In many spiritual traditions, the goal is to transcend the gender binary and create a new synthesis of energies in the psyche. Kumar Devadasan writes:

The polarity issue in previous pagan and Wiccan paths [is] due to a fertility-based approach and centred around reproduction as generally seen in nature; therefore a male-female polarity. However, if one progresses, one transcends or one follows a path that leads to a transcending stage then the issue of polarity becomes irrelevant. However, I suspect that it will no longer be a magickal path as we know it if at that stage. I am not saying that there will be no magick; but that it will be knowledge and ability as we know the mundane now and so become second nature and no longer sought.

As Lynna Landstreet so brilliantly put it, for her the ultimate polarity is not male and female, but the lightning striking the primordial waters and creating life. For me personally, the ultimate polarity is spirit and matter, which is a similar idea. And the most inclusive way to express the concept of polarity is to talk about the lover and the beloved.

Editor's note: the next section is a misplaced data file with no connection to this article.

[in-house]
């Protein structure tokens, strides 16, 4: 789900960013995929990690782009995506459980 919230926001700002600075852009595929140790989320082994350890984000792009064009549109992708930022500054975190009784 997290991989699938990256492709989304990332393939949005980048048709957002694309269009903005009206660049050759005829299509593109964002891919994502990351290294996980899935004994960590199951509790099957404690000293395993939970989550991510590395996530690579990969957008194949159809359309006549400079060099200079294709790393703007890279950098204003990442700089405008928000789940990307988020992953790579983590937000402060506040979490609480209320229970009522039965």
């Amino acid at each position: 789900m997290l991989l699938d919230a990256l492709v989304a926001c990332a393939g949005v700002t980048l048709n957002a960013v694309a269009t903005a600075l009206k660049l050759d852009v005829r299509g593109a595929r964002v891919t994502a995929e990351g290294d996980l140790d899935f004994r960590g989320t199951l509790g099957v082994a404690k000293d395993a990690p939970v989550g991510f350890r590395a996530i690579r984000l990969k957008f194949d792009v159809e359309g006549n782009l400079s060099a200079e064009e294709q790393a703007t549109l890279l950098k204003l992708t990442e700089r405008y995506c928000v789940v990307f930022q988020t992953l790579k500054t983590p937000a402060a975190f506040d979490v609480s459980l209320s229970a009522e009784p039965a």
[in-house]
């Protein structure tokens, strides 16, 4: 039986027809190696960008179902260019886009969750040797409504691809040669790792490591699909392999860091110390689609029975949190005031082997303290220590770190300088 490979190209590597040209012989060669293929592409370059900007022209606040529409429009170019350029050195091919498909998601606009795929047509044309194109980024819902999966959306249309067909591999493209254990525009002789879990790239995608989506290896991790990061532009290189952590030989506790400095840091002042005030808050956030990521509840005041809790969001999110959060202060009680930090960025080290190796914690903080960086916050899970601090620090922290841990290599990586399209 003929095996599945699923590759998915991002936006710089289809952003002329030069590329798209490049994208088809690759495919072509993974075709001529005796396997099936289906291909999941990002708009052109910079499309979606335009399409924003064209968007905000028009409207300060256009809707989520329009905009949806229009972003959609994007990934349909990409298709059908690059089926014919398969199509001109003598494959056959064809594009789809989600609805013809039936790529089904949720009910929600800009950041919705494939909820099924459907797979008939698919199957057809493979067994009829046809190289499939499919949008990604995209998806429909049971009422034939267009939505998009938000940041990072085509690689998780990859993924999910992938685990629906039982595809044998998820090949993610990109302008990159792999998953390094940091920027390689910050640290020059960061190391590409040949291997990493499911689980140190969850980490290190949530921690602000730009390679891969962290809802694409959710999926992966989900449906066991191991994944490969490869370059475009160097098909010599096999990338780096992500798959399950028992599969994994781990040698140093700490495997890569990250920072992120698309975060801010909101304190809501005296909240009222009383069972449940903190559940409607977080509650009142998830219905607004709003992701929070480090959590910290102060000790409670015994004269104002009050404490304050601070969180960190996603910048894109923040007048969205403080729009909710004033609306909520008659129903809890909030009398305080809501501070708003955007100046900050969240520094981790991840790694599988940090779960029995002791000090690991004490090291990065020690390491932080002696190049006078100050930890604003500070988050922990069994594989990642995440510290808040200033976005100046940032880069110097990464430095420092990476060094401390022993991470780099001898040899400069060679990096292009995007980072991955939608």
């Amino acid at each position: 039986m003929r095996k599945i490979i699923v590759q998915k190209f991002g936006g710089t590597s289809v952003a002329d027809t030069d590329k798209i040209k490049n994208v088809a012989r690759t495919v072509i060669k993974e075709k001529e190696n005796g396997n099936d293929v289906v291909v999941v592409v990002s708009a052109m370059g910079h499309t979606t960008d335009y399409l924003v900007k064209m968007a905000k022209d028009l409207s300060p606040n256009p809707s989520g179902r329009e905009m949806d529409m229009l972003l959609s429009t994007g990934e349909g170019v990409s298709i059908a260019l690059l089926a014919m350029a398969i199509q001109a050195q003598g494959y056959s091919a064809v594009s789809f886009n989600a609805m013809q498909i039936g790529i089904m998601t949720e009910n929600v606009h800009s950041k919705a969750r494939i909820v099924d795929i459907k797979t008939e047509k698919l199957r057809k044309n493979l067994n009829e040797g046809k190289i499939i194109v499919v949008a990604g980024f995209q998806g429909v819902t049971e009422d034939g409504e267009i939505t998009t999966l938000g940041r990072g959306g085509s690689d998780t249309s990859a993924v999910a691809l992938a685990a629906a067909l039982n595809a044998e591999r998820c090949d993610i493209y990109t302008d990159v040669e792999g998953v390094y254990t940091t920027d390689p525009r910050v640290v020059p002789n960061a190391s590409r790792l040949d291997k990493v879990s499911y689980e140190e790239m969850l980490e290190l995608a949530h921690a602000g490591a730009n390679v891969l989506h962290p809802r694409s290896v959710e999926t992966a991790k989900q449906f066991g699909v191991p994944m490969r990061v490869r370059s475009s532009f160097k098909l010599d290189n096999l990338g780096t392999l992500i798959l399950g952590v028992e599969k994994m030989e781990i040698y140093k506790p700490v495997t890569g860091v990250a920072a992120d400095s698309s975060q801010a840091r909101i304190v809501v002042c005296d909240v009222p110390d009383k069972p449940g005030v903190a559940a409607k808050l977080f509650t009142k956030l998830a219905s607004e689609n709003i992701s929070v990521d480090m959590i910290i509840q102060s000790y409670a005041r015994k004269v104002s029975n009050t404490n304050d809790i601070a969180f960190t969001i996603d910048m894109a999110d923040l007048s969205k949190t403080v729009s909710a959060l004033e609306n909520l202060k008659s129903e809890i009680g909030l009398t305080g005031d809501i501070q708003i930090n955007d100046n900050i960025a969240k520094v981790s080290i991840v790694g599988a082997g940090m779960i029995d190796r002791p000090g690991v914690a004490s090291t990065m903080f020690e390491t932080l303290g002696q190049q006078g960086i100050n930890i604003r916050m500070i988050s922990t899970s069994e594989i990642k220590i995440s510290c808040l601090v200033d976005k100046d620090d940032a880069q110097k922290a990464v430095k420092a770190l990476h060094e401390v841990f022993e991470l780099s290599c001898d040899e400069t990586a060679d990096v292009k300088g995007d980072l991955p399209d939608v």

Stephen Fry, burrowing insects, and lions and tigers and bears

The Horse Botfly, which lays its eggs on horses' skin and infests the horse's intestines.

The Horse Botfly, which lays its eggs on horses’ skin and infests the horse’s intestines. (Wikipedia)

Recently, Stephen Fry was asked how he would respond if he met God. His response was entirely understandable within the context of Christian theology. If there is an all-powerful supernatural creator god, why does he/she/it allow hideous suffering like parasitic insects burrowing into the eyes of children? As Fry so aptly pointed out, who would worship such a god?

But what he has done is take Christian theology and turned it on its head, as so many atheists do. There is more to life than Christian theology. There is no supernatural creator god (as atheists have very ably demonstrated). That does not mean that the concepts of deity and deities are completely redundant, as a supernatural creator deity is only one possible mythological or theological construct.